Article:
Enter OZSCSWK3 during checkout and get this SkyWatcher 114/900 EQ Telescope with Motor Drive for $199.95!
Limited Stock Available!
Link shows $259.95
Hi singlemalt72 ,
Please enter the OZSCSWK3 at checkout page.
D'OH - didn't see the code!
Do you have any of the higher quality scopes for sale with a coupon code?
Normally we don't reduce price for higher end scopes, however we do customize bundles for customer, please visit our website for more details or just let me know which product you interested with, so i can help you further.
Also worth a look is the 5" Dob for $229 - http://www.ozscopes.com.au/skywatcher-heritage-5-dobsonian-t...
At this price point any extra aperture is desirable, so I would go with the dob too.
This is suitable for the moon, planets and maybe some brighter Messiers?
The only real reason to favour an equatorial mount would be if you wanted to do astro-photography, but I suspect there would be too much play in such a cheap mount to be useful.
My first scope 20 years ago was in this league and cost $1000!
The problem with these Dobs is that there's no equatorial mount and no motor. So while the larger aperture is nice, things in space move surprisingly quickly!
(We have a 6" Dob from some other shop in Burke Road, but bought a T-piece for attaching the SLR from OzScopes)
Andrew's are a reputable low-cost supplier for price comparison:
I picked up my 8" dob from andrews for $475, but they regularly have them on sale for $449
A dob is a much better option for casual visual observing than these tiny reflectors and refractors on shaky mounts. The scopes today are pretty good compared to 10-15 years ago.
how this compare to aldi national geographic telescope..
Both are far superior, the Aldi scope is only useful for the moon, both listed above will see the rings of Saturn, Moons of Jupiter, phases of Venus and maybe some messier detail. I like the dob mounts because the can be inexpensive and still rock steady.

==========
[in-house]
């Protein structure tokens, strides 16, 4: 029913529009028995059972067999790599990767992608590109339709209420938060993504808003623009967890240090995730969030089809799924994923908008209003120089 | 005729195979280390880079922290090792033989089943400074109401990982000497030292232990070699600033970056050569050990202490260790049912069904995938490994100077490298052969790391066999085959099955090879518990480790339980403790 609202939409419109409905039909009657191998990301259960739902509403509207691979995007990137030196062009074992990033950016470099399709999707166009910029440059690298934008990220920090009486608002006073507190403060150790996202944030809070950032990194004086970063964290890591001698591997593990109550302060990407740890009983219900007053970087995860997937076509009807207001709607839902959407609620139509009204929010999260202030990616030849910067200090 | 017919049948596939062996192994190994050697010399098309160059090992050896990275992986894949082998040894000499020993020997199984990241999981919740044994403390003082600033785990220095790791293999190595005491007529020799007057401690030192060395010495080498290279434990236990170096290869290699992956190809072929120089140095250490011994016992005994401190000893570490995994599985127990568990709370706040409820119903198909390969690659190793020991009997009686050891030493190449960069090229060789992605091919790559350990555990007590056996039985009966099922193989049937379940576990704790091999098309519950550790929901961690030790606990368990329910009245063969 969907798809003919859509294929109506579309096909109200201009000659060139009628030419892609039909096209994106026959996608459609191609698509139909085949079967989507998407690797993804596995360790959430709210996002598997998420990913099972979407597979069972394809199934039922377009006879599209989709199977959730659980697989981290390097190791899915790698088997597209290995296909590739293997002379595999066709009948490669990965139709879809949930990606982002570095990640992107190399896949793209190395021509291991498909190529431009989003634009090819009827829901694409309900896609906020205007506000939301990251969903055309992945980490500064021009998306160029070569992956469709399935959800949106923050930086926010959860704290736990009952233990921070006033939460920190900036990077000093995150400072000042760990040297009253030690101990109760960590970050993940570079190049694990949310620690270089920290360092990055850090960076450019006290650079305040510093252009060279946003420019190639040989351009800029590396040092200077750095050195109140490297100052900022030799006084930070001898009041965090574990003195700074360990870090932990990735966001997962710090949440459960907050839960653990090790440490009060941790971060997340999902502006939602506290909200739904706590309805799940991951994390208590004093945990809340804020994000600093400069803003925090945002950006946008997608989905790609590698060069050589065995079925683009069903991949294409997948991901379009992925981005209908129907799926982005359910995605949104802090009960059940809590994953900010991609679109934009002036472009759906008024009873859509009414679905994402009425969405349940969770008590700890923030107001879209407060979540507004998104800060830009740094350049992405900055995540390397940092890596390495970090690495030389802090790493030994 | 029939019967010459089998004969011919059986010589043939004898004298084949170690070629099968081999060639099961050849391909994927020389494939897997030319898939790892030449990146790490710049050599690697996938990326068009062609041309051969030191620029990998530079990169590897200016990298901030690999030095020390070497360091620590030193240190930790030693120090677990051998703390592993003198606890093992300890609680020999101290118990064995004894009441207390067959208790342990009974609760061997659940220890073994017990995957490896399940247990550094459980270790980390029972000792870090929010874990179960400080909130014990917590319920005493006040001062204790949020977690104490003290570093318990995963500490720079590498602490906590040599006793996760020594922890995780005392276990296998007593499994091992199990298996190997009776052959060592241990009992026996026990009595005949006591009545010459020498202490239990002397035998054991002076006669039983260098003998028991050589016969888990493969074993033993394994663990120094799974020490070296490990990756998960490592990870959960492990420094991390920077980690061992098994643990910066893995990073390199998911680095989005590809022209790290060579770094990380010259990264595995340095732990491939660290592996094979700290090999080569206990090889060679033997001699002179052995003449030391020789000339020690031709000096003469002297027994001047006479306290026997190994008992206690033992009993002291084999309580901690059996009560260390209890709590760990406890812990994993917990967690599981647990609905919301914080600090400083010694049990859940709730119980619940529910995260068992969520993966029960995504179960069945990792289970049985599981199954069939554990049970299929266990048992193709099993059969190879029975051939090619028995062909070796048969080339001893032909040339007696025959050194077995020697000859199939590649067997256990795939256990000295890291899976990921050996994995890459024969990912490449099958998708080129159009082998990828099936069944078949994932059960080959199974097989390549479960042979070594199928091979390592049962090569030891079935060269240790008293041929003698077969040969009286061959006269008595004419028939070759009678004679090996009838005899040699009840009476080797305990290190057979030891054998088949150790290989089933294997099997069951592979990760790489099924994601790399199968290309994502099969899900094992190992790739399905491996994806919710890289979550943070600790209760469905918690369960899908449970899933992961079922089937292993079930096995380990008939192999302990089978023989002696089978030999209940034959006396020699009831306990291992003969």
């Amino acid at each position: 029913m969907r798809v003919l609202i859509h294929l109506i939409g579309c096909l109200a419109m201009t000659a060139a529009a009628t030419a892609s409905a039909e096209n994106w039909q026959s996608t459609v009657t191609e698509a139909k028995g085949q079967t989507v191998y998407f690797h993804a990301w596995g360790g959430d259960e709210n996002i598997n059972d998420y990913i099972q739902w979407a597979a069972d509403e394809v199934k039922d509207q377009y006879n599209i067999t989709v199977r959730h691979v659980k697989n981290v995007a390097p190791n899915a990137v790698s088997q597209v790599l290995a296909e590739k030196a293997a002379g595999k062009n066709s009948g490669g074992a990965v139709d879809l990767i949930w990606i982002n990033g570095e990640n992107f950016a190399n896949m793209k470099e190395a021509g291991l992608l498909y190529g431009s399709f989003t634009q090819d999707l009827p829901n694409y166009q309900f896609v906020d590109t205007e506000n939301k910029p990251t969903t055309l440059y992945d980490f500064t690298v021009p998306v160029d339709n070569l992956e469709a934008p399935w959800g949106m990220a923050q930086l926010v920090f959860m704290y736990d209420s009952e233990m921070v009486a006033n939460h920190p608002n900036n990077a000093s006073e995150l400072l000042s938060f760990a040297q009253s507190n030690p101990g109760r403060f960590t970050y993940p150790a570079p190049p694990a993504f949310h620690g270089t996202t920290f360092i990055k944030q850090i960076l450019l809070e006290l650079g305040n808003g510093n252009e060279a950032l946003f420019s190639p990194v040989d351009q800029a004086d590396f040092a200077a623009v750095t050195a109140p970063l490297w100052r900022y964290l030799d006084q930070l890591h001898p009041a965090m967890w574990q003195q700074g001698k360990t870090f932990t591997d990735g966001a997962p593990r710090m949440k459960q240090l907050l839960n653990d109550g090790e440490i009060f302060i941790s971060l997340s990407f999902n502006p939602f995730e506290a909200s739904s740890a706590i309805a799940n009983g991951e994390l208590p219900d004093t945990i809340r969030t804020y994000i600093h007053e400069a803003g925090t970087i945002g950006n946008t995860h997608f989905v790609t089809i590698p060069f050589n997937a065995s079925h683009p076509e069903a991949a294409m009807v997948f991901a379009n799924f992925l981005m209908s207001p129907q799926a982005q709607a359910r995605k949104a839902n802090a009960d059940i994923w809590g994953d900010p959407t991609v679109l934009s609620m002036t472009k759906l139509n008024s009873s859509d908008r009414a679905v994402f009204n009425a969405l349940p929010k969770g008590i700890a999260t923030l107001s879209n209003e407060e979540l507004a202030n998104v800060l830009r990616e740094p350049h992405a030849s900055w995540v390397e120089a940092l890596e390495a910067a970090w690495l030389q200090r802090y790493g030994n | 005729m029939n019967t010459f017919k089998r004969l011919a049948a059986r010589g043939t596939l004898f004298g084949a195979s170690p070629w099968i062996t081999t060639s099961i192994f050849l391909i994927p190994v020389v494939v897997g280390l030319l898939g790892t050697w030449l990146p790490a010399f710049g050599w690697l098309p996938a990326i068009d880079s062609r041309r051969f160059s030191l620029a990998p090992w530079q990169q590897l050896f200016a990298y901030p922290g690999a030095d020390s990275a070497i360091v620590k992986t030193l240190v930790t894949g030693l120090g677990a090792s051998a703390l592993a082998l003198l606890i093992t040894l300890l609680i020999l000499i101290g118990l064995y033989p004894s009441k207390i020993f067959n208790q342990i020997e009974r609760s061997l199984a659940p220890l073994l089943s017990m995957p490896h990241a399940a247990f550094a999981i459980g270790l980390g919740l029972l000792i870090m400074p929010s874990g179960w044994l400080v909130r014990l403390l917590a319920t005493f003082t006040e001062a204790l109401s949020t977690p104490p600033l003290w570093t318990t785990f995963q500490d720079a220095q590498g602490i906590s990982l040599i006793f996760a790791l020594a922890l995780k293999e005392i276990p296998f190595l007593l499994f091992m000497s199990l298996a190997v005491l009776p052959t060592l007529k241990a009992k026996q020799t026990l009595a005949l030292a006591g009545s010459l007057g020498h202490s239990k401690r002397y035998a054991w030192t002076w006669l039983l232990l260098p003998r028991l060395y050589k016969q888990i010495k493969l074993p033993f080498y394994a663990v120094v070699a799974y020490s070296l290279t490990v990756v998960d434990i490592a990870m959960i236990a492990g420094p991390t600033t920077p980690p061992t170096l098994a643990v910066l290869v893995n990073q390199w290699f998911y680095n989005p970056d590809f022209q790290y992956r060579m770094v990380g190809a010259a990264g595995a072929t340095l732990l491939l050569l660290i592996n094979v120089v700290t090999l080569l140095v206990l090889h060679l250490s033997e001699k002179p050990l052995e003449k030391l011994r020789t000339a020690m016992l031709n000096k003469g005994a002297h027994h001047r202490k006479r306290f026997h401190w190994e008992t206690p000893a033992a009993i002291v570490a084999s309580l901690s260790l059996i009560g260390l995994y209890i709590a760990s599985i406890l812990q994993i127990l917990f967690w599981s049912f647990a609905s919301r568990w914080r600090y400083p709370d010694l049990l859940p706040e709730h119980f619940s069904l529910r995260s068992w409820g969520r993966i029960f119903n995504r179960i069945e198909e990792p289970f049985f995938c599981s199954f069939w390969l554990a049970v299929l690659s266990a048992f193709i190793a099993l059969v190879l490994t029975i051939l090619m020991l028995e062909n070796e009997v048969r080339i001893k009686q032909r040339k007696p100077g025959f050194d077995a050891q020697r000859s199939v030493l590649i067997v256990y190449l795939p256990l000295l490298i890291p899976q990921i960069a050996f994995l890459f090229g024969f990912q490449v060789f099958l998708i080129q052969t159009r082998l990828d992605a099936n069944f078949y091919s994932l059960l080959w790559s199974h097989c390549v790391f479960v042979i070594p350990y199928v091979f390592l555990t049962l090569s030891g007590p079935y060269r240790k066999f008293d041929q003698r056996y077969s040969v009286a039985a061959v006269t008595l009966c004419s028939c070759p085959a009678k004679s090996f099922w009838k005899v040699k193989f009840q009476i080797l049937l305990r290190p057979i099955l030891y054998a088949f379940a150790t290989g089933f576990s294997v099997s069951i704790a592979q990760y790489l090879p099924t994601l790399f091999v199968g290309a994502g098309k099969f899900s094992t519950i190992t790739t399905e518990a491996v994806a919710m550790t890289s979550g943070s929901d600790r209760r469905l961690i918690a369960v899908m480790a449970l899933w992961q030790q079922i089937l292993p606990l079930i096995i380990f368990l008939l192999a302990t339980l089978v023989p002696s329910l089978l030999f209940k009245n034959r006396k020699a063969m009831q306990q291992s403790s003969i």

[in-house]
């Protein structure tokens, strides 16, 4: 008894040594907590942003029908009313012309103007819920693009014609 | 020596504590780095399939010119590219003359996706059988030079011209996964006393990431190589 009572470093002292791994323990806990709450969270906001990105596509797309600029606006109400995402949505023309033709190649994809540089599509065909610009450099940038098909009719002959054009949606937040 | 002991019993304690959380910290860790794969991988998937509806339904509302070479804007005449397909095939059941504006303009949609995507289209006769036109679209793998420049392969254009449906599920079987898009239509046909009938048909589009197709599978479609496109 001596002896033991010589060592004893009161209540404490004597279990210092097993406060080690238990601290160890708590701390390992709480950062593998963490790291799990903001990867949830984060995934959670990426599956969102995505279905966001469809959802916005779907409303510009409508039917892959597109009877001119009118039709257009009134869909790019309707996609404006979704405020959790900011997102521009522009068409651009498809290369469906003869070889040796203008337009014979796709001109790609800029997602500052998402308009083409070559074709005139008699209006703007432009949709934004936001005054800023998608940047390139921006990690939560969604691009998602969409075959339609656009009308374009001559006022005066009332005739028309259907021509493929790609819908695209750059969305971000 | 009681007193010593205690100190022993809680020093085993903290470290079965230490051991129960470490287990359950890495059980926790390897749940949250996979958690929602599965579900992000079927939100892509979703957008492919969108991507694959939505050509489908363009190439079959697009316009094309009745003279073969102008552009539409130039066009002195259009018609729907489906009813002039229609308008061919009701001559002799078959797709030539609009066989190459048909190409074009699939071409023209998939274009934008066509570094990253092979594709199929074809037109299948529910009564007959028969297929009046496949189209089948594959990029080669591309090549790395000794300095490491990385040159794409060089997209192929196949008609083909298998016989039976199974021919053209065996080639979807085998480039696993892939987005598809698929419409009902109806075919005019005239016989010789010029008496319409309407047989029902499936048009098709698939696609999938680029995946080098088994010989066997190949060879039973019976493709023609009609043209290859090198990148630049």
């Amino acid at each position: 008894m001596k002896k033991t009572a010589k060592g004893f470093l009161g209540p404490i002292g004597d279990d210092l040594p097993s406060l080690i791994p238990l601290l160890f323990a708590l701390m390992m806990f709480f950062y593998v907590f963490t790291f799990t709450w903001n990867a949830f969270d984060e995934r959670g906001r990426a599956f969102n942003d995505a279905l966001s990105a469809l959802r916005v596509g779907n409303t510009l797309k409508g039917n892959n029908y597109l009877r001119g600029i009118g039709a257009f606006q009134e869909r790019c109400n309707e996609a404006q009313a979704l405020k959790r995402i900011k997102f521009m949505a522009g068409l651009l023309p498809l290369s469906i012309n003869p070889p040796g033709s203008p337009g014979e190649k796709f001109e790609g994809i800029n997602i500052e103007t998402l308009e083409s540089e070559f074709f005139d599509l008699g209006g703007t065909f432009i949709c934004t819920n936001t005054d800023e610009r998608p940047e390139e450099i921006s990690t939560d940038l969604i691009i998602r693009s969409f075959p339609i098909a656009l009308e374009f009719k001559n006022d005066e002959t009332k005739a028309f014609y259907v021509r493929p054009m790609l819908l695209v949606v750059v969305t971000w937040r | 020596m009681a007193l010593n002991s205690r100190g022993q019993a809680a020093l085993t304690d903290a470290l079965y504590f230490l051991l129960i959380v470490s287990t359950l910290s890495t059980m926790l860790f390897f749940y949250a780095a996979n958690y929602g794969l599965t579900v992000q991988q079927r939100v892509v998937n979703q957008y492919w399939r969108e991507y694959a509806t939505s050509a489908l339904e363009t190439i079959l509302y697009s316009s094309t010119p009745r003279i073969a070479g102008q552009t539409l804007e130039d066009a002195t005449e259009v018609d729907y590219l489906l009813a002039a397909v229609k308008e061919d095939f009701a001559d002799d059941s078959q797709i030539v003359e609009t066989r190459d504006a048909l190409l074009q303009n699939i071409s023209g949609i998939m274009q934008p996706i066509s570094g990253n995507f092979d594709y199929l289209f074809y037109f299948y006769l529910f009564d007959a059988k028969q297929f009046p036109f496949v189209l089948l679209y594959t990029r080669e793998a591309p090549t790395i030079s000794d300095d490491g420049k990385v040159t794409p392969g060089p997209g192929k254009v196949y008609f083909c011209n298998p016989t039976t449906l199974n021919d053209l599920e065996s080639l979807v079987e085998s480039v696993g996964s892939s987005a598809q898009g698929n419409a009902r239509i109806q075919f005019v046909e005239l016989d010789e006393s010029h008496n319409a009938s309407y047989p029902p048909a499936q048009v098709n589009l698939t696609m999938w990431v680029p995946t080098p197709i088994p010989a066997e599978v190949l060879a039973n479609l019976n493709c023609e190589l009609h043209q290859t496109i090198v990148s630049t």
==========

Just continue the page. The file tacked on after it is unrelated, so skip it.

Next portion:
but how good can you see the rings of saturn?
is it just a blur ring etc..?
btw do people who have this telescopes, how often do u use it?
seems like it better just to watch some clips on youtube, much better clarity etc..
Nothing beats the buzz of dialing up Saturn for yourself and looking at in real time. But I can't comment on the detail resolution/clarity since I have a different setup.
yes, it is cool to see how the world/universe is so much bigger than what we are used seeing daily…
it makes u get this sense of awe, about the great unknown..
and philosophical questions…
btw how good can u see the rings?
the only thing, is how often do people would use it?
With my Celestron NexStar 8SE, and the right eyepiece, the features of Saturn, its rings, and its moons, are so plainly visible that it blew my mind the first time I used it. And that's from a suburban backyard with all sorts of light pollution.
How often do I use it? Not that often these days. But I'll never part with it because I'm always supremely glad that it's there whenever I get the urge.
You can download Hubble images if all you want is clarity. That'll beat anything you see with a telescope and there are a lot of long exposure shots in magazines and on the net that far outdo anything you will ever see with your eye through a telescope. That is not what buying a telescope is about. It is about seeing the universe with your own eyes. It is about gaining and appreciation for what 400 years of science have done for us and the challenges faced by early astronomers. It's about trying to gain an appreciation for how hard won our knowledge of the vast universe around us is first hand. You can do basic things that some of the earlier astronomers could only dream of with their limited optics. You'll see better images than Galileo ever did with any decent telescope.
Yes you'll see the rings of saturn on a good day. Here's an idea of what you'll see:
Here's what you'll see through $50 binoculars. (Disclaimer: I wrote this and gave a talk to my local astro club)
The image of Saturn above this bit - (This is Saturn as seen through a Celestron NexStar 130SLT Computerized Telescope with a 130mm aperture.) Is about what I see with the 5" dob.
The images are not amazing but the fact I can see things like that was very exciting (for me). The 5" dob is very small compared to the scope listed here and I've taken it travelling and got into some very dark skies (even areas around the SKA scopes in WA) and its easy and fun to pull out around the campfire.
I probably pull it out once a month and are really glad I have it.
The aldi national geographic scope is a joke and nat geo should be ashamed to associate their name with it. The box tells you the size of the lens when it's actually talking about a mirror. I wouldn't even give it to a child to play with.